Grateful Diver’s
School of Diving

Bob (Grateful Diver) Bailey

NAUI Instructor 41751


A selection of informational articles written by Mr. Grateful Diver.

Gas Management

People often ask me what I mean when I use the term “Gas Management”. My answer is that it means you’ve developed diving habits that enable you to base your dive plan on the amount of breathing gas you’re bringing with you. Often they’ll then ask why that’s necessary. Isn’t it enough to just watch your SPG and start your ascent when you start to get low? Well, that might work … but it really depends on the type of dive you’re doing, and how comfortable you are “winging it”. Read more →

The Allure of the Deep

Many divers, especially newer divers, develop a fascination for how deep they can go. I can recall that, as a new diver, I couldn’t wait to “notch” my first 100-foot dive. Over the years, I’ve observed that it’s fairly common for divers who are just starting to get comfortable with their underwater skills to push depth limits as a way of challenging themselves, or simply to satisfy a curiosity about what’s down there. Read more →

Oh, Solo ... Me? ... Oh!

I received an e-mail from a friend who wanted an instructor’s perspective on solo diving. He asked “How do I determine if I’m ready for solo diving”? It’s a good question, but difficult to answer … especially for an instructor representing a training agency that mandates diving with a buddy. But I gave it some thought, and I’d like to use this column to share some of those thoughts with you. Read more →

The Photographer’s Dive Buddy

Like many of you, I like to take pictures underwater. And before I got a camera, I dived frequently with other people who took pictures. Bringing a camera underwater … or diving with someone else who does … can put a strain on a dive buddy relationship. I’d like to share with you some of the things I’ve learned over the years about being a photographer’s dive buddy … and about diving with others while I was the photographer Read more →

Uh Oh … I’m in Deco

One of the things we learned in our Open Water training is that sport diving is supposed to be within no-decompression limits (NDL). Back in the “old days” divers used tables to keep track of nitrogen buildup during their dives, and to determine how much no-decompression time they could plan for on their next dive. These days almost everyone uses a dive computer that monitors your dive profile and tells you on a continual basis how much no-decompression time you have remaining at a given depth. Keeping track of your NDL is a simple matter of watching the display on your dive computer. Read more →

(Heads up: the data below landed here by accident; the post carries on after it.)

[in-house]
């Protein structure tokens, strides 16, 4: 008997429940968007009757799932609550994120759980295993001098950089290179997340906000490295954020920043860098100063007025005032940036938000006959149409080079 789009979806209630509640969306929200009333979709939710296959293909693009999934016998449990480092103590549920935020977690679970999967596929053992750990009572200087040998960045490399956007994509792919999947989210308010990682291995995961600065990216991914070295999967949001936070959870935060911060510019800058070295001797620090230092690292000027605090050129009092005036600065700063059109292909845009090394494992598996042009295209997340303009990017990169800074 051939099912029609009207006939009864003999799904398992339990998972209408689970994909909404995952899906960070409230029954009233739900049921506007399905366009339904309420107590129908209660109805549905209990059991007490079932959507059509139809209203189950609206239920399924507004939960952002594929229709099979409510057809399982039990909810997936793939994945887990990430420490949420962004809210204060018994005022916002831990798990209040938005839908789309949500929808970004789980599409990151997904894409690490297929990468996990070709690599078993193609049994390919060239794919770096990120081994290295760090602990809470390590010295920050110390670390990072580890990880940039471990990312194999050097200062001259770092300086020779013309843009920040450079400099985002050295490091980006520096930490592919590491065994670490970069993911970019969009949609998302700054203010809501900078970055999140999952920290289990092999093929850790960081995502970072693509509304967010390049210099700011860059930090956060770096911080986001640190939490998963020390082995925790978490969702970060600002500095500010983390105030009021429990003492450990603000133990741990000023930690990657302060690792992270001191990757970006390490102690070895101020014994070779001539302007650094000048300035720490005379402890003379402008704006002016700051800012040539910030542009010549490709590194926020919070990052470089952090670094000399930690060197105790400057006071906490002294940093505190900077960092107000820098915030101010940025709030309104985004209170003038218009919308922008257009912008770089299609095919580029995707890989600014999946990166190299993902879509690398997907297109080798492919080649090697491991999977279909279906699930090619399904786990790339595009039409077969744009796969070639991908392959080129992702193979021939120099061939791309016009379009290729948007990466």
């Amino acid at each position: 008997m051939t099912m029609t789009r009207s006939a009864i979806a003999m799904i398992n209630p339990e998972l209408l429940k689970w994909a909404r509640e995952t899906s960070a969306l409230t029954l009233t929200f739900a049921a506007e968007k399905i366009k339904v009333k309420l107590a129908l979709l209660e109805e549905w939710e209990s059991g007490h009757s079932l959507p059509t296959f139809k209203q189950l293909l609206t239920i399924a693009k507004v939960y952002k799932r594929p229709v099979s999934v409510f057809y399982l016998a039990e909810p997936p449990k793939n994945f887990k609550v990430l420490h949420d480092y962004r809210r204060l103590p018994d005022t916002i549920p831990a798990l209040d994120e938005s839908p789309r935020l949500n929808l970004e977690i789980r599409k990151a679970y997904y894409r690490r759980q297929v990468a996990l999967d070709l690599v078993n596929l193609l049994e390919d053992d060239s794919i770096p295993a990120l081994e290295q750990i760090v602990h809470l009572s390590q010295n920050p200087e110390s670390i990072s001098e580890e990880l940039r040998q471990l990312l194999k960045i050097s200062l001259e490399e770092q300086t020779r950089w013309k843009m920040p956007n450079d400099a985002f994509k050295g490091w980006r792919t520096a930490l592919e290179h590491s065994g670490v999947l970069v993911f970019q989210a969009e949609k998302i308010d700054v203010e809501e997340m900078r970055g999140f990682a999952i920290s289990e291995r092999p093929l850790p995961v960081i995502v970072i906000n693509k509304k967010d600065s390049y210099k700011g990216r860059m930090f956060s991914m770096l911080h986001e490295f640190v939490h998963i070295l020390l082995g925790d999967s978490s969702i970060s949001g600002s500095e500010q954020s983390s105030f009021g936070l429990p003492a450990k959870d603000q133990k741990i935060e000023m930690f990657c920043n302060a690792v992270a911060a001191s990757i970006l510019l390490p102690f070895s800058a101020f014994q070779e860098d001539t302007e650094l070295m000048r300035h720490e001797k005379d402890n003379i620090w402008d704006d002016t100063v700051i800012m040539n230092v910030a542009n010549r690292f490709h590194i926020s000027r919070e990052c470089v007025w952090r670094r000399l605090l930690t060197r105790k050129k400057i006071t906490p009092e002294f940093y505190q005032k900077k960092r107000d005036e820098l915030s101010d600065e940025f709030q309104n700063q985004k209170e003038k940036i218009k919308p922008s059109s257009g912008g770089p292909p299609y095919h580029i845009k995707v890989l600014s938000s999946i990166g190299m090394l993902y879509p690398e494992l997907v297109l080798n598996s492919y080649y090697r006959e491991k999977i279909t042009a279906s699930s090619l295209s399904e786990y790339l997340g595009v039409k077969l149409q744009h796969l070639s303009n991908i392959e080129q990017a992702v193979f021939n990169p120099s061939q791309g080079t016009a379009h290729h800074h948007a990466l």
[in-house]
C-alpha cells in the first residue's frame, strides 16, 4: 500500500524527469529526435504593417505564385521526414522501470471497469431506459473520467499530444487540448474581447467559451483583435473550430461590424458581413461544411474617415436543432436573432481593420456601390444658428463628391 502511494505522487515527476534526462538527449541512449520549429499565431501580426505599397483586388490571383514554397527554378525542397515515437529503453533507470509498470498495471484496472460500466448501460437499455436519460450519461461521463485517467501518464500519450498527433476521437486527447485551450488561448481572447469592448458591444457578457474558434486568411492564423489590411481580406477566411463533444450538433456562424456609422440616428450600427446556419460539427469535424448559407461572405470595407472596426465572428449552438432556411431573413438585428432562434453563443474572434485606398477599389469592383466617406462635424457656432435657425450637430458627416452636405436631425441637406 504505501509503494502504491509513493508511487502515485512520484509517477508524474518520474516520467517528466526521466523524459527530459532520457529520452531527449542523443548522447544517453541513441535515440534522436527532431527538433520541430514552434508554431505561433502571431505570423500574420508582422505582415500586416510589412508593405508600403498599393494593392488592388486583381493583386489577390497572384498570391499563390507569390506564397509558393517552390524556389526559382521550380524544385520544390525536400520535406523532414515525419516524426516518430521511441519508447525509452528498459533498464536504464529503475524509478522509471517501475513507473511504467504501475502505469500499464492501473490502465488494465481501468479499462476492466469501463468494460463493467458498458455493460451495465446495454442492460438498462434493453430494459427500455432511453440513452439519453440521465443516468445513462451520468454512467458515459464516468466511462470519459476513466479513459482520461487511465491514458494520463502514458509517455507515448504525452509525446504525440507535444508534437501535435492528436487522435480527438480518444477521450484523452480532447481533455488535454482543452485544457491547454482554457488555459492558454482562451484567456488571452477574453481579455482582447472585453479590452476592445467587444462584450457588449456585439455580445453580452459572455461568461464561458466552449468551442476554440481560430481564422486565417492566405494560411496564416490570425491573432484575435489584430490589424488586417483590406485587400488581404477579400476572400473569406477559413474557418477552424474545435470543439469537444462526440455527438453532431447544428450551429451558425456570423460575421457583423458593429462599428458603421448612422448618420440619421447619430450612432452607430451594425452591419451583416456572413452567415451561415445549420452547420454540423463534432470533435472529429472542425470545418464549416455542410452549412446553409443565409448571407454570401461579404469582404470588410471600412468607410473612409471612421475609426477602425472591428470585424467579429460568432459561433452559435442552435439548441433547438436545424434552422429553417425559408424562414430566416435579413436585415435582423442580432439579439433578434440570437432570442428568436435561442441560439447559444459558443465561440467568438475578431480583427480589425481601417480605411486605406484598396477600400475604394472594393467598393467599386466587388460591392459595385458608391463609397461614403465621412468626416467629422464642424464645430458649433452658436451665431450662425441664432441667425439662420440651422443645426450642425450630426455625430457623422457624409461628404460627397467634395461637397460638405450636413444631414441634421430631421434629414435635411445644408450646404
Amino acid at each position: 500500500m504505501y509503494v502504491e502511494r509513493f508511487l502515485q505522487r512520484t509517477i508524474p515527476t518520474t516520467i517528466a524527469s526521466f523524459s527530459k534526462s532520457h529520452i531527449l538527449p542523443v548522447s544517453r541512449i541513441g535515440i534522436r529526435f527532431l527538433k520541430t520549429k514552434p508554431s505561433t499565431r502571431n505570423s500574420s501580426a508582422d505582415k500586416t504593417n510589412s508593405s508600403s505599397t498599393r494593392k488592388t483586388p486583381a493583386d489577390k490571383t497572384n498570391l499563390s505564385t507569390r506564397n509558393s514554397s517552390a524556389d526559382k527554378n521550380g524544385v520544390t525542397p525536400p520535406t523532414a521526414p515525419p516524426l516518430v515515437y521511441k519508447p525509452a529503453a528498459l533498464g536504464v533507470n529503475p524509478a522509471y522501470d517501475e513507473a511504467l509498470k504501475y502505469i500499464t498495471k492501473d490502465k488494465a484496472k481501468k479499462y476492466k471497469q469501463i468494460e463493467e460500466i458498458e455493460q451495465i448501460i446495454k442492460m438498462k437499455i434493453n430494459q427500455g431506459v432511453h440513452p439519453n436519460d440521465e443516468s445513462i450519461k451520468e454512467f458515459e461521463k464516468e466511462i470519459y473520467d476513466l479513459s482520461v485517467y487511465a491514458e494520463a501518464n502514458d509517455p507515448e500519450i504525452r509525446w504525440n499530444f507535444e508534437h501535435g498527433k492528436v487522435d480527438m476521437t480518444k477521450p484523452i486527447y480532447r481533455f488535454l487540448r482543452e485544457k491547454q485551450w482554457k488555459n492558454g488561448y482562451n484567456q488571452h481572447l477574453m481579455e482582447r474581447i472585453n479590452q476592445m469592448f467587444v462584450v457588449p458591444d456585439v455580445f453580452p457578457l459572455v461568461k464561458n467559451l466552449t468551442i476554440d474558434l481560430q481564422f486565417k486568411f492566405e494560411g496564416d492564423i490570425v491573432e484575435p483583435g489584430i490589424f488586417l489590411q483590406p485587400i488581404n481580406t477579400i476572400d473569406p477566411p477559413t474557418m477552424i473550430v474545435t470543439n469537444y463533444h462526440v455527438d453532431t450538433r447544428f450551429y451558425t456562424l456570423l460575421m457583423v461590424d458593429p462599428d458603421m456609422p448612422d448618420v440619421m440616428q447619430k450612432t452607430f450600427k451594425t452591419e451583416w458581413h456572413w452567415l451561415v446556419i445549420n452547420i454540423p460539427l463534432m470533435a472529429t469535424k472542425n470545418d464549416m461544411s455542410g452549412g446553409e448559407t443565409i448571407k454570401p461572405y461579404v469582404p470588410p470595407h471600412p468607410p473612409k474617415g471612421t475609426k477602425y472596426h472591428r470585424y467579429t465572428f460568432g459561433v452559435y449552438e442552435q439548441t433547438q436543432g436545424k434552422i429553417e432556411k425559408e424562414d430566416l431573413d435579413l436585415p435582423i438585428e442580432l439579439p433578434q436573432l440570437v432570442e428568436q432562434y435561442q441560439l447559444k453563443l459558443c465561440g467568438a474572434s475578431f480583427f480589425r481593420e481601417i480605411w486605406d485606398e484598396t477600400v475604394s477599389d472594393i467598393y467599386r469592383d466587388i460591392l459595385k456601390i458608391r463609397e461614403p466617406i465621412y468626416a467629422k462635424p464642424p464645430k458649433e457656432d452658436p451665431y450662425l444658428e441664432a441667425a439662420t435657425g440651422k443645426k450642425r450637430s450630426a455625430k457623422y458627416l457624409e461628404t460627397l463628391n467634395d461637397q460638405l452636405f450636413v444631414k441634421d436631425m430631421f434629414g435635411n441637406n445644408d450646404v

Hey! Where’d my buddy go?

I watched it happen … standing on the beach at one of my favorite dive sites and looking out I saw a lone diver surface. Watching to see what he’s up to I watch him look around for a couple of minutes, then submerge. A few seconds later, another lone diver surfaces 100 feet away. He does the same thing. A few seconds later the first diver pops back to the surface again. I holler out and tell him to wait on the surface … his dive buddy will be right back. He waits, and in a few minutes, the two are reunited. Read more →

Clearing the Air about Nitrox

A couple of weeks ago I was approached by a young woman who was interested in taking a nitrox class. When I asked her why she wanted to dive nitrox she replied, “Because my boyfriend wants me to do deep dives with him, and I’d just like that extra margin of safety.” I explained to her that while I’d be happy to teach her the class, that’s not really what nitrox was for. As was the case with this young woman, certain misconceptions about nitrox are common. When considering whether using nitrox would be right for you, it helps to understand what value it can bring to your diving. Read more →